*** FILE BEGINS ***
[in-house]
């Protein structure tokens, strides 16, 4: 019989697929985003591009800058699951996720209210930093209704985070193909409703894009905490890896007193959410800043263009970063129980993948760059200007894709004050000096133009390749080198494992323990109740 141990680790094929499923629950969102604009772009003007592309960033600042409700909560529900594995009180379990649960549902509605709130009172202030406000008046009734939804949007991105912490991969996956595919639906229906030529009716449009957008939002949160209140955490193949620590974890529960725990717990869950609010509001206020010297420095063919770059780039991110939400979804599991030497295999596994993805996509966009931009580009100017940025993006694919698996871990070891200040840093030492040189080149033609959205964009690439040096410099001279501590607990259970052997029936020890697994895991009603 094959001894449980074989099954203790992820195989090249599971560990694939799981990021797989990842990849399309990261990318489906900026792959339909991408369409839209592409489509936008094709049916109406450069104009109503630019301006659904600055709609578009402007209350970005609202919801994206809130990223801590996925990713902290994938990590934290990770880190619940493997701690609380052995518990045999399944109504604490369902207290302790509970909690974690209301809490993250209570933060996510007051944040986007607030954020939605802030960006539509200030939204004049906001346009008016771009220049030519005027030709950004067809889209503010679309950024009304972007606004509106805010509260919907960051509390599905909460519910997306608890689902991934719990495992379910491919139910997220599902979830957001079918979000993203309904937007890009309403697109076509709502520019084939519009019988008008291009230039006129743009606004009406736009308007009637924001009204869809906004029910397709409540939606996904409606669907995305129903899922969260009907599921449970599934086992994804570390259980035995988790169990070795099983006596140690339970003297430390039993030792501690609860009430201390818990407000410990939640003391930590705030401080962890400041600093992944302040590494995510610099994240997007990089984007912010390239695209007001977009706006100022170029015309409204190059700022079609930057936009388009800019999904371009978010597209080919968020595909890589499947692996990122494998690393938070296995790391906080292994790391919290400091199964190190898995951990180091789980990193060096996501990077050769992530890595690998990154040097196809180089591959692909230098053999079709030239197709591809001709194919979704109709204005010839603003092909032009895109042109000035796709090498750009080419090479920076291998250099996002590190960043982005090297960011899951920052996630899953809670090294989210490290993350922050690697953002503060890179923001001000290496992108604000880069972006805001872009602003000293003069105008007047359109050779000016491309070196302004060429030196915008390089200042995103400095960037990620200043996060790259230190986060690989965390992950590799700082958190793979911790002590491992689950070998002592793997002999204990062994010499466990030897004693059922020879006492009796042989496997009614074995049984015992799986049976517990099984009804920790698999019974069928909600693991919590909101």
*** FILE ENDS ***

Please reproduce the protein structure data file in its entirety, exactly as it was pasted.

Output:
[in-house]
């Protein structure tokens, strides 16, 4: 019989697929985003591009800058699951996720209210930093209704985070193909409703894009905490890896007193959410800043263009970063129980993948760059200007894709004050000096133009390749080198494992323990109740 141990680790094929499923629950969102604009772009003007592309960033600042409700909560529900594995009180379990649960549902509605709130009172202030406000008046009734939804949007991105912490991969996956595919639906229906030529009716449009957008939002949160209140955490193949620590974890529960725990717990869950609010509001206020010297420095063919770059780039991110939400979804599991030497295999596994993805996509966009931009580009100017940025993006694919698996871990070891200040840093030492040189080149033609959205964009690439040096410099001279501590607990259970052997029936020890697994895991009603 094959001894449980074989099954203790992820195989090249599971560990694939799981990021797989990842990849399309990261990318489906900026792959339909991408369409839209592409489509936008094709049916109406450069104009109503630019301006659904600055709609578009402007209350970005609202919801994206809130990223801590996925990713902290994938990590934290990770880190619940493997701690609380052995518990045999399944109504604490369902207290302790509970909690974690209301809490993250209570933060996510007051944040986007607030954020939605802030960006539509200030939204004049906001346009008016771009220049030519005027030709950004067809889209503010679309950024009304972007606004509106805010509260919907960051509390599905909460519910997306608890689902991934719990495992379910491919139910997220599902979830957001079918979000993203309904937007890009309403697109076509709502520019084939519009019988008008291009230039006129743009606004009406736009308007009637924001009204869809906004029910397709409540939606996904409606669907995305129903899922969260009907599921449970599934086992994804570390259980035995988790169990070795099983006596140690339970003297430390039993030792501690609860009430201390818990407000410990939640003391930590705030401080962890400041600093992944302040590494995510610099994240997007990089984007912010390239695209007001977009706006100022170029015309409204190059700022079609930057936009388009800019999904371009978010597209080919968020595909890589499947692996990122494998690393938070296995790391906080292994790391919290400091199964190190898995951990180091789980990193060096996501990077050769992530890595690998990154040097196809180089591959692909230098053999079709030239197709591809001709194919979704109709204005010839603003092909032009895109042109000035796709090498750009080419090479920076291998250099996002590190960043982005090297960011899951920052996630899953809670090294989210490290993350922050690697953002503060890179923001001000290496992108604000880069972006805001872009602003000293003069105008007047359109050779000016491309070196302004060429030196915008390089200042995103400095960037990620200043996060790259230190986060690989965390992950590799700082958190793979911790002590491992689950070998002592793997002999204990062994010499466990030897004693059922020879006492009796042989496997009614074995049984015992799986049976517990099984009804920790698999019974069928909600693991919590909101």